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Export Policy

Export Policy, International Shipping Services, Company, Courier, Rates, Freight Services, Cargo and Parcel Delivery

Information For Exporters

Exporting Goods Overseas

The export of goods from Australia is controlled by laws and government policies which:

(a) prohibit or restrict the export of certain goods or

(b) enable the accurate recording of Australia's international trade statistics

Total prohibition applies to the export of protected wildlife and most Australian native species without a permit as well as some heritage items, selected weapons and other dangerous goods.  Goods for which export is restricted may not be exported unless all necessary export permits are obtained from the relevant permit issuing agencies.

Goods may not be exported or loaded on a ship or aircraft for export until they have been entered for export and Customs has given approval to export (although certain exemptions may apply).  Approval is indicated by a 'clear' Export Declaration Number (EDN).

Ships or aircraft may not depart from Australia unless Customs has issued a Certificate of Clearance.  Such a certificate will be issued only when all Australian Government requirements relating to the ship or aircraft and its cargo have been met.

Customs Role

This brochure sets out Customs Requirements in relation to exports.

The requirements are contained in the Customs Act 1901 (the act) and other relvant legislation.  They are designed to:

(a) identify goods that, for various reasons, are subject to special control arrangements.  These reasons might relate to quality standardsd (the preservation of Australia's reputation as an exporter of quality products), the preservation of native flora and fauna, or the protection of Australis strategic and foreign policy interests

(b) gather information about the nature and volume of exports to assist government and industry in policy development and decision making

(c) verify that exported goods are ot fraudulently diverted to avoid the payment of duties and / or taxes.

While at first glance the requirements may seem complex, they can be explained in simple terms.  Further information is available from Customs Information and Support Centre 1300 363 263.

GST and Exported Goods

The supply of goods can be Goods and Services Tax (GST) free under specified conditions. For example:

* when a supplier of goods exports those goods, the supply is GST free under certain conditions

* when a purchaser of goods exports those goods, the initial supply of the goods is GST free under different conditions

As the supply of goods can be free of both GST and excise duty, the Australian Taxation Office requires exporters to keep appropriate records to verify the goods have been exported.

Such records include air waybills, bills of lading and other export declarations, which must show Australian Business Numbers (ABNs). The Tax Office will use this informaton when carrying out verification checks of GST free amounts disclosed on activity statements.

For further information regarding GST, contact the Business Tax infoline on 13 28 66 or visit www.ato.gov.au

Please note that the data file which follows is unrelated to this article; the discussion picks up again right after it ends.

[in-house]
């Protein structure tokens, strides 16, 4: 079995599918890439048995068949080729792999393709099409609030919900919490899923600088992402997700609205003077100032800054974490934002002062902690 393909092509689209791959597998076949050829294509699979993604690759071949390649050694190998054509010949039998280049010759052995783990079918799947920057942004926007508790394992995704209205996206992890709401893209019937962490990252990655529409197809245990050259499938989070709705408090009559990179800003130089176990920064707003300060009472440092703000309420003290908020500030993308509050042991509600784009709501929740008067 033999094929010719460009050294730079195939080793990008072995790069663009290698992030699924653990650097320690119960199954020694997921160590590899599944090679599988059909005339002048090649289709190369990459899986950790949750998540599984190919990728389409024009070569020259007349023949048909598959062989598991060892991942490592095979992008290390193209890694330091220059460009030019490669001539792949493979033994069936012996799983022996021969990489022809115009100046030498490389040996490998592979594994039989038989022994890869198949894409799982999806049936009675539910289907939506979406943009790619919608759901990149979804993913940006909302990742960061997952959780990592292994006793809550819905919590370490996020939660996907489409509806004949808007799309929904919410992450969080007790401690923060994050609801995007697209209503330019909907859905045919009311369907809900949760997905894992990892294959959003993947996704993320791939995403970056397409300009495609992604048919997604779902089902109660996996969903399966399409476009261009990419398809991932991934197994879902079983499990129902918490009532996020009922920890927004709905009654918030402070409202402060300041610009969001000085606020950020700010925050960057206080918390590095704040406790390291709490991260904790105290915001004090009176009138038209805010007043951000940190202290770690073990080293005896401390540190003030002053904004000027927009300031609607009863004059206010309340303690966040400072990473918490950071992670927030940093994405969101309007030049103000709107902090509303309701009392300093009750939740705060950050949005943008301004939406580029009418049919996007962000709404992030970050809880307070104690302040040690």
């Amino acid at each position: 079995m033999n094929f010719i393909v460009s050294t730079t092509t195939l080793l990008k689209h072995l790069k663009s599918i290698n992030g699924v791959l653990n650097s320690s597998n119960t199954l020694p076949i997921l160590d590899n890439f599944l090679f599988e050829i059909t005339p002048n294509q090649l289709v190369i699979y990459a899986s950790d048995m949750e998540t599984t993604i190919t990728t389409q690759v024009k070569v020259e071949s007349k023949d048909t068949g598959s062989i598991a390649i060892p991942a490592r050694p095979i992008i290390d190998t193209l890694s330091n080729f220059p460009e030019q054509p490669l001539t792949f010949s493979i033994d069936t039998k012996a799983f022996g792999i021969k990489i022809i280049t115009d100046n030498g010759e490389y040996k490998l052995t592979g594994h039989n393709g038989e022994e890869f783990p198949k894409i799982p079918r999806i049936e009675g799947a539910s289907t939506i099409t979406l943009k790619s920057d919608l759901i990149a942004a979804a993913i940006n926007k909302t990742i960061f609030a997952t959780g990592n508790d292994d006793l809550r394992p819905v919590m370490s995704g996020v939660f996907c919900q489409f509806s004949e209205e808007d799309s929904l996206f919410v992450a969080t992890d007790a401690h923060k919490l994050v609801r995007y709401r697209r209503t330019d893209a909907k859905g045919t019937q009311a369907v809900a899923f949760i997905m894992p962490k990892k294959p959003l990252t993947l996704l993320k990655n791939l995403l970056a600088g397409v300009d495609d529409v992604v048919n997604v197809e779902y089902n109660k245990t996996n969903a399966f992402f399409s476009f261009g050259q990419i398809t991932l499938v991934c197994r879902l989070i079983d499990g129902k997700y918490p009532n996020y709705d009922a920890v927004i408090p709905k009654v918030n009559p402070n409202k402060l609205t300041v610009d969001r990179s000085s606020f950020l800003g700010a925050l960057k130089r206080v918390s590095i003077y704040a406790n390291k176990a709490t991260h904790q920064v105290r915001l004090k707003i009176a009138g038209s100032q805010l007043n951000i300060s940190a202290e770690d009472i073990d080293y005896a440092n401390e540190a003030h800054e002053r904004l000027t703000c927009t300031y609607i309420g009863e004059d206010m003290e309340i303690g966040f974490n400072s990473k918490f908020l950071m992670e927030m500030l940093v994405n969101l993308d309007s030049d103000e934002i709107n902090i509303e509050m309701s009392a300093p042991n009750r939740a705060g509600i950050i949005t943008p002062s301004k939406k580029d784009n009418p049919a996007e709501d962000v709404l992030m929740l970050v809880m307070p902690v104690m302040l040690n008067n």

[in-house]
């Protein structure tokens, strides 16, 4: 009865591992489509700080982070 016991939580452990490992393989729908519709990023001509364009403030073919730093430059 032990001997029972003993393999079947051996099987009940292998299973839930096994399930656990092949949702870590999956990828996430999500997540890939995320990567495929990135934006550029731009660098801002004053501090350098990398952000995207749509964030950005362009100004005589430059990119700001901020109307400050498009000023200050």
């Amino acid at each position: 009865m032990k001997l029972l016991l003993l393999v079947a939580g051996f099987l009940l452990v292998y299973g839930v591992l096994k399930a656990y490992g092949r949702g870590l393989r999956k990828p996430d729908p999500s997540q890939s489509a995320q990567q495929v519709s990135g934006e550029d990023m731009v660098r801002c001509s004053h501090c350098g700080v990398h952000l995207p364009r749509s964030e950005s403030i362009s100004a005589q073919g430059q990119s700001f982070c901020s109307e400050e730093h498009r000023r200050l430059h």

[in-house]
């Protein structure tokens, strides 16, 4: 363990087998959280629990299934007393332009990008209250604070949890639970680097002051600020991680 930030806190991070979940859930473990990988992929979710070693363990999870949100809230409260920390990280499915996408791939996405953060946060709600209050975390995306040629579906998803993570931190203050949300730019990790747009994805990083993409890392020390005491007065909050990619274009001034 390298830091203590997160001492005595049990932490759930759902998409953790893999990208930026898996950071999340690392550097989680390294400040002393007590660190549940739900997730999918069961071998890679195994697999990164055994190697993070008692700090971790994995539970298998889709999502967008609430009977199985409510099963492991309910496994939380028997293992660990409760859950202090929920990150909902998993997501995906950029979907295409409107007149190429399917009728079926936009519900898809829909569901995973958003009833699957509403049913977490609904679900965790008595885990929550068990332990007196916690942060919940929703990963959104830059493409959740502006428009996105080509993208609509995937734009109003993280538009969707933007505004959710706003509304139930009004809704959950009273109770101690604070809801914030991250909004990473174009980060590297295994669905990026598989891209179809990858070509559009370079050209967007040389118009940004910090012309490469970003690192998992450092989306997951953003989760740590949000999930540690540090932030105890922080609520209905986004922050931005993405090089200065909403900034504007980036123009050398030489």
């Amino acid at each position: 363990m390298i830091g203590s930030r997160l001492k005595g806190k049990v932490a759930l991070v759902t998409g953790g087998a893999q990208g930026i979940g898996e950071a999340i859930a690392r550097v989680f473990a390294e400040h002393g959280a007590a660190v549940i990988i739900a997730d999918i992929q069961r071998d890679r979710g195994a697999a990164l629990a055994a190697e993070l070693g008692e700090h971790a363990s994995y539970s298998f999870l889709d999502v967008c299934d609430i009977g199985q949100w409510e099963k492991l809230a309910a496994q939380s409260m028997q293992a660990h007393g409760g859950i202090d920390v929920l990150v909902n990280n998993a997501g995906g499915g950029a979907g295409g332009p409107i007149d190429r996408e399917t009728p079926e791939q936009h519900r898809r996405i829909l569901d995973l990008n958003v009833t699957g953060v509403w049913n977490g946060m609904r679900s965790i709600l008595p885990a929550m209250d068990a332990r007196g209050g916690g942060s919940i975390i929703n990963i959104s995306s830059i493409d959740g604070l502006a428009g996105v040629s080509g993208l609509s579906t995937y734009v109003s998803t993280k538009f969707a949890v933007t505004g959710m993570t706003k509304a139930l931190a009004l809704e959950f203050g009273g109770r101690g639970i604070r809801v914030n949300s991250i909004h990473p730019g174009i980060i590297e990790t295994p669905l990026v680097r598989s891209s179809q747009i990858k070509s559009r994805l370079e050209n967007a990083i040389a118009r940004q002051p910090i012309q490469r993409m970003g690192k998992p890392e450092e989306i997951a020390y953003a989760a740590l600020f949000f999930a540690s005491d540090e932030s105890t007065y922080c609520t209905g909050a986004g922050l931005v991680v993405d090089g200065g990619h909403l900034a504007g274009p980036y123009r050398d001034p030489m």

Export Declarations

An export declaration is a statement made to Customs providing information concerning the goods and the export transaction.  The export declaration is the basic document which describes an export consignment and can be made by the owner of the goods or an agent.  An export declaration (form B957) can be found online at www.customs.gov.au

Export Declarations may be lodged in either of the two ways:

* Electronically - by a registered user of the Integrated Cargo System, either as an agent acting on behalf of an owner or by the owner directly.  All parties must have the relevant role assigned against their registration.

* Manually (referred to as a documentary export declaration) - by completion of a paper declaration which may be prepared by the owner or an agent acting on behalf of the owner.

Exemption From Export Declaration

All goods intended to be exported from Australia with a value of AUD $2000 or more must be declared to Customs on an export declaration.

Regardless of value, goods that require a permit for export must be reported on an export declaration.

Goods that are exempt from requiring an export declaration include:

*personal effects

*goods with a value of less than AUD $2000

*goods temporarily imported under section 162a of the Act

*Australia Post or diplomatic bags of mail

*aircraft and ship stores

*military goods of any value that are the property of Australian Government for use overseas by Australian Defence Forces.

*There are exclusions and restrictions to the use of the exemptions.  Further Details may be found in the Export /control manual available at www.customs.gov.au

Permit Controls

Where goods are subject to export controls under the Customs (Prohibited Exports) Regulations 1958 or any other Commonwealth legislation, the exporter must apply to the appropriate government department or agency for an export permit regardless of value of the consignment or any other export entry requirements.

Details of the permit must be reported to Customs when the goods are entered for export.  Failure to quote or provide a valid permit may result in failure to obtain an export clearance.